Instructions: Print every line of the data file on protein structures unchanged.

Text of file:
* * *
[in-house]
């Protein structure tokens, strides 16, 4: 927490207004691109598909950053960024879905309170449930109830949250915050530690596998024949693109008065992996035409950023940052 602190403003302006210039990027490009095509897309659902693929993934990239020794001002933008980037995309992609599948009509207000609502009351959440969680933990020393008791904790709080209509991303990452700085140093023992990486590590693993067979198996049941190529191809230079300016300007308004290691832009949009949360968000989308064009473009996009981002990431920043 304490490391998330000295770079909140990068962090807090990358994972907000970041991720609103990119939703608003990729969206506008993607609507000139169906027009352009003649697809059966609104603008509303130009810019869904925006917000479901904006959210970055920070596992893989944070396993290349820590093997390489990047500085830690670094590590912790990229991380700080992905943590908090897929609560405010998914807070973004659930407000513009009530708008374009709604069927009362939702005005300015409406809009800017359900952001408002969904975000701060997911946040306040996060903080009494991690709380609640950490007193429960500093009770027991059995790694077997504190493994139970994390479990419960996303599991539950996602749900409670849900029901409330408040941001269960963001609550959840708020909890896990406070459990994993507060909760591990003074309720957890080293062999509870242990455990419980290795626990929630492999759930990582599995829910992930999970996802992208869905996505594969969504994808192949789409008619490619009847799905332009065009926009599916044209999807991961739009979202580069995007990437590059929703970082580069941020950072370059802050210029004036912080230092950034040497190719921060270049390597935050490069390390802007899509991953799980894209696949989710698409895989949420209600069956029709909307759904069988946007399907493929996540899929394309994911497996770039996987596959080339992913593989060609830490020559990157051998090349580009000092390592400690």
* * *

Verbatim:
[in-house]
């Protein structure tokens, strides 16, 4: 927490207004691109598909950053960024879905309170449930109830949250915050530690596998024949693109008065992996035409950023940052 602190403003302006210039990027490009095509897309659902693929993934990239020794001002933008980037995309992609599948009509207000609502009351959440969680933990020393008791904790709080209509991303990452700085140093023992990486590590693993067979198996049941190529191809230079300016300007308004290691832009949009949360968000989308064009473009996009981002990431920043 304490490391998330000295770079909140990068962090807090990358994972907000970041991720609103990119939703608003990729969206506008993607609507000139169906027009352009003649697809059966609104603008509303130009810019869904925006917000479901904006959210970055920070596992893989944070396993290349820590093997390489990047500085830690670094590590912790990229991380700080992905943590908090897929609560405010998914807070973004659930407000513009009530708008374009709604069927009362939702005005300015409406809009800017359900952001408002969904975000701060997911946040306040996060903080009494991690709380609640950490007193429960500093009770027991059995790694077997504190493994139970994390479990419960996303599991539950996602749900409670849900029901409330408040941001269960963001609550959840708020909890896990406070459990994993507060909760591990003074309720957890080293062999509870242990455990419980290795626990929630492999759930990582599995829910992930999970996802992208869905996505594969969504994808192949789409008619490619009847799905332009065009926009599916044209999807991961739009979202580069995007990437590059929703970082580069941020950072370059802050210029004036912080230092950034040497190719921060270049390597935050490069390390802007899509991953799980894209696949989710698409895989949420209600069956029709909307759904069988946007399907493929996540899929394309994911497996770039996987596959080339992913593989060609830490020559990157051998090349580009000092390592400690």